On this shot, I set the bride up so that she was in the path of the window light and so that she contrasted from the white blown out area of the window itself. I then framed up my shot, including the TV. I turned the TV on, but had to surf the channels a little to find a something I thought might work. What I liked about this particular frame was how the bride and chef are both wearing all white, and how they are both facing the same direction, and also placed in the frame in about the same position, the bride off center to the right of the frame (the overall frame of the entire photograph), and the chef off center to the right of his frame (the black frame of the TV itself). So, here the connection between TV and reality isn’t so literal, but more a play on mimicking one another.

Pretty much the same deal on this shot, set it up, test shots for exposure, then wait for something to come up. What I liked about this frame is how the close up of the cartoon girl on the TV appears to be looking wide eyed over at the dress hanging in the window. I also like that she seems to be around the age of a teenager, and perhaps fantasizing of her own wedding day/dress. Once again, here is our connection. Without which I don’t think any of these images would have worked.

So, hopefully that was somewhat helpful to you photographers out there. Go ahead and try it, you might be pleasantly surprised at the results.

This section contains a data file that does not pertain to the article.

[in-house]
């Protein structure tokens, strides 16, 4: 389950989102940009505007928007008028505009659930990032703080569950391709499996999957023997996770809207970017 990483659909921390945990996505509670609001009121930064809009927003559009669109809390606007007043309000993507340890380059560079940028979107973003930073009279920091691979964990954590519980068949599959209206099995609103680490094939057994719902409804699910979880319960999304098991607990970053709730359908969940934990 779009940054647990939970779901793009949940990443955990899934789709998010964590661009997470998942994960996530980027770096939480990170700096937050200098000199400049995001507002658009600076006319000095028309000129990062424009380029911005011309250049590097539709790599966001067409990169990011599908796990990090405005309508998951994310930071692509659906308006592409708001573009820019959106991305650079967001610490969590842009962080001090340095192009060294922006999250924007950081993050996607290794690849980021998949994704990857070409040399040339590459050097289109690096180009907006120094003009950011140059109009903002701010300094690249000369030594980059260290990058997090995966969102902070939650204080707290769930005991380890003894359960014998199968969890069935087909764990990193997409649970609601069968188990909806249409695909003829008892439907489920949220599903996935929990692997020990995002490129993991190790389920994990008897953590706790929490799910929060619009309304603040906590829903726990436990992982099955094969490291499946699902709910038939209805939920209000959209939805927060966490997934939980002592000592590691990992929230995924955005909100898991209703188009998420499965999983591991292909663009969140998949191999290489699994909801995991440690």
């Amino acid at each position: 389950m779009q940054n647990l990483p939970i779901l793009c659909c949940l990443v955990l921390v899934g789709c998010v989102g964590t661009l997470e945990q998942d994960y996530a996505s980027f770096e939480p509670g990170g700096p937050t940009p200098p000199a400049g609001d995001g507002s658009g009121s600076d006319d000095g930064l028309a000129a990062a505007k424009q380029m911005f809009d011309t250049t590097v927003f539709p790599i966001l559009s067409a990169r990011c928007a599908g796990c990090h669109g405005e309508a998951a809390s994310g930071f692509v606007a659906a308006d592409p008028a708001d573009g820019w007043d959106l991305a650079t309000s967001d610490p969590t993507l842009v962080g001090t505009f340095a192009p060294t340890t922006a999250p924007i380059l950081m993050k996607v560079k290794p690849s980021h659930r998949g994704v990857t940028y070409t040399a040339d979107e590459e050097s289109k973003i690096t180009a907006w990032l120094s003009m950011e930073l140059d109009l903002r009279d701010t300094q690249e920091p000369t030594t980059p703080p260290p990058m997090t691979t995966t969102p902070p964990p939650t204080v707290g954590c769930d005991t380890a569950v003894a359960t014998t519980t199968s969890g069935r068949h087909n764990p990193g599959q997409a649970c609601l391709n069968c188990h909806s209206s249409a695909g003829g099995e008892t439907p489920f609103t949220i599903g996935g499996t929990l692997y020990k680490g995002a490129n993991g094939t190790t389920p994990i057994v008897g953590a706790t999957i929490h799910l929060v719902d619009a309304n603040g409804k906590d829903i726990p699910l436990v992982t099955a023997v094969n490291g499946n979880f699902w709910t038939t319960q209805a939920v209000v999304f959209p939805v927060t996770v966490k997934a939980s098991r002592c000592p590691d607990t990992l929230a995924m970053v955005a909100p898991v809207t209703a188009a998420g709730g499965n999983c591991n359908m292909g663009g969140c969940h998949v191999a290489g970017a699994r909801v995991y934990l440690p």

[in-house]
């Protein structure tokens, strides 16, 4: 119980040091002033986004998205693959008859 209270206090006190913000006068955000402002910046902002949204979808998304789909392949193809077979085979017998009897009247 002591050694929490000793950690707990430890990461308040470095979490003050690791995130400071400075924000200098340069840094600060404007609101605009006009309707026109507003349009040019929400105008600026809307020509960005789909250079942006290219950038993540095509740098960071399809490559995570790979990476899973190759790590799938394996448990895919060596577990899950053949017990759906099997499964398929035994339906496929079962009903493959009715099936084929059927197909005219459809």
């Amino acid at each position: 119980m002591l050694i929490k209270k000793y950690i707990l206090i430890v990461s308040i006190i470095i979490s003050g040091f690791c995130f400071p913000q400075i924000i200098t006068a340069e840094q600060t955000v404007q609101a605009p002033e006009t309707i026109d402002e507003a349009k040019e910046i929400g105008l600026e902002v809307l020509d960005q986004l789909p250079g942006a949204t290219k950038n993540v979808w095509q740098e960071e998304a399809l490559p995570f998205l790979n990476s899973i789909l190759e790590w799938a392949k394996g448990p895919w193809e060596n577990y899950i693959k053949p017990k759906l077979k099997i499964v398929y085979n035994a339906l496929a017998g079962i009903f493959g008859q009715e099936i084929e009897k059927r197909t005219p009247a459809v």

Don’t be shy now, chime in with comments or questions. Also, if you think this might be useful for someone else you know, please send them a link to it:

Ok, just one TV “fun fact” for you: “American children and adolescents spend 22 to 28 hours per week viewing television, more than any other activity except sleeping. By the age of 70 they will have spent 7 to 10 years of their lives watching TV.”
– The Kaiser Family Foundation

Thanks guys.

Shang - I was once doing a bridal shoot in a hotel and we all had so much fun watching a romantic comedy on the TV during the preparations. In retrospect I would have loved to capture that as well!

jeff tisman - uh, what are you smoking before the wedding??!! (just kidding t-!!!) Shots ROCK!!